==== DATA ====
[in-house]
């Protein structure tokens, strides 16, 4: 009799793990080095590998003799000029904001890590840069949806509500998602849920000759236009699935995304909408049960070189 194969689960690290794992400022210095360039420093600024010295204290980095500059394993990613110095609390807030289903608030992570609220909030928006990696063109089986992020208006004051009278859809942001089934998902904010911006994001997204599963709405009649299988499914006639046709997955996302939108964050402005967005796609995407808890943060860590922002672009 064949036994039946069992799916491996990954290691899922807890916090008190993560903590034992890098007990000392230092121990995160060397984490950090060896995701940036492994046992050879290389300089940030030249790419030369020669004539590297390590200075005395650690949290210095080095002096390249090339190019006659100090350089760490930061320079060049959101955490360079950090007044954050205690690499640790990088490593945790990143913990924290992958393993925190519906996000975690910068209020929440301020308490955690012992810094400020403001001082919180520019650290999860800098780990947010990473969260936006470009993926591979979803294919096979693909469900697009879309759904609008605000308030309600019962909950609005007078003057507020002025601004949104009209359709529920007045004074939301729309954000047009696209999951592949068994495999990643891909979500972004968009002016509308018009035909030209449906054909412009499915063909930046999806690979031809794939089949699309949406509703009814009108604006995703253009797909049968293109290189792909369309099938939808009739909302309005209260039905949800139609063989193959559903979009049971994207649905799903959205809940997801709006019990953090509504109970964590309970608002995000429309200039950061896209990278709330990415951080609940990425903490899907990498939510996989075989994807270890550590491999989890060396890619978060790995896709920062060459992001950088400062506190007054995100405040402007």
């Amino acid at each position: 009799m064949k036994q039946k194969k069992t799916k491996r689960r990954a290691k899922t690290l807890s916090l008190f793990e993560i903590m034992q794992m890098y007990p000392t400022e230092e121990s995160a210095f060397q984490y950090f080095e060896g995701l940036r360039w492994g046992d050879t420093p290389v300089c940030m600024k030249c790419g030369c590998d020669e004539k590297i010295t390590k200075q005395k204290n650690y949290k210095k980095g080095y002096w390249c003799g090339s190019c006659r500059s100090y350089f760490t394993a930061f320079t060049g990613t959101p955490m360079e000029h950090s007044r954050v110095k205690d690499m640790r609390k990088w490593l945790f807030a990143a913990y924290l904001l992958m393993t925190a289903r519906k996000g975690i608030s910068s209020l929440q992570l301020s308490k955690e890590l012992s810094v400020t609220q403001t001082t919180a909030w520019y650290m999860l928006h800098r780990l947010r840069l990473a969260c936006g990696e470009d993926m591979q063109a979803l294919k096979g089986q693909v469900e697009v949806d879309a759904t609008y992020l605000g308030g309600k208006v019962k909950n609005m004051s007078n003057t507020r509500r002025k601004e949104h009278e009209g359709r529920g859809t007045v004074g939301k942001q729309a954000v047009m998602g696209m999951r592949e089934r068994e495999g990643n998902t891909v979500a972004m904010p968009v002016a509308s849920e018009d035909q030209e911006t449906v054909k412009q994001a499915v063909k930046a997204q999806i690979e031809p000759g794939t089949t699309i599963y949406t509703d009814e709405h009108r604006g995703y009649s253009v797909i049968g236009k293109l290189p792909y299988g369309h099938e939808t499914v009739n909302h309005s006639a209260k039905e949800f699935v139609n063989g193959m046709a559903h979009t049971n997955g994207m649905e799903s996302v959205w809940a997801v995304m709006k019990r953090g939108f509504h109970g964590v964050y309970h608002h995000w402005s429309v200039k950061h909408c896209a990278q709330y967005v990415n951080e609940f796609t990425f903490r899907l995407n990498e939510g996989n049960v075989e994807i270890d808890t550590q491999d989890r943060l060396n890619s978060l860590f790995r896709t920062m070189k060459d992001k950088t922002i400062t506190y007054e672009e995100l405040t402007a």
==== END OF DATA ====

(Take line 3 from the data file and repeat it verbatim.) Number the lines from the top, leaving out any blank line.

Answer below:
């Amino acid at each position: 009799m064949k036994q039946k194969k069992t799916k491996r689960r990954a290691k899922t690290l807890s916090l008190f793990e993560i903590m034992q794992m890098y007990p000392t400022e230092e121990s995160a210095f060397q984490y950090f080095e060896g995701l940036r360039w492994g046992d050879t420093p290389v300089c940030m600024k030249c790419g030369c590998d020669e004539k590297i010295t390590k200075q005395k204290n650690y949290k210095k980095g080095y002096w390249c003799g090339s190019c006659r500059s100090y350089f760490t394993a930061f320079t060049g990613t959101p955490m360079e000029h950090s007044r954050v110095k205690d690499m640790r609390k990088w490593l945790f807030a990143a913990y924290l904001l992958m393993t925190a289903r519906k996000g975690i608030s910068s209020l929440q992570l301020s308490k955690e890590l012992s810094v400020t609220q403001t001082t919180a909030w520019y650290m999860l928006h800098r780990l947010r840069l990473a969260c936006g990696e470009d993926m591979q063109a979803l294919k096979g089986q693909v469900e697009v949806d879309a759904t609008y992020l605000g308030g309600k208006v019962k909950n609005m004051s007078n003057t507020r509500r002025k601004e949104h009278e009209g359709r529920g859809t007045v004074g939301k942001q729309a954000v047009m998602g696209m999951r592949e089934r068994e495999g990643n998902t891909v979500a972004m904010p968009v002016a509308s849920e018009d035909q030209e911006t449906v054909k412009q994001a499915v063909k930046a997204q999806i690979e031809p000759g794939t089949t699309i599963y949406t509703d009814e709405h009108r604006g995703y009649s253009v797909i049968g236009k293109l290189p792909y299988g369309h099938e939808t499914v009739n909302h309005s006639a209260k039905e949800f699935v139609n063989g193959m046709a559903h979009t049971n997955g994207m649905e799903s996302v959205w809940a997801v995304m709006k019990r953090g939108f509504h109970g964590v964050y309970h608002h995000w402005s429309v200039k950061h909408c896209a990278q709330y967005v990415n951080e609940f796609t990425f903490r899907l995407n990498e939510g996989n049960v075989e994807i270890d808890t550590q491999d989890r943060l060396n890619s978060l860590f790995r896709t920062m070189k060459d992001k950088t922002i400062t506190y007054e672009e995100l405040t402007a």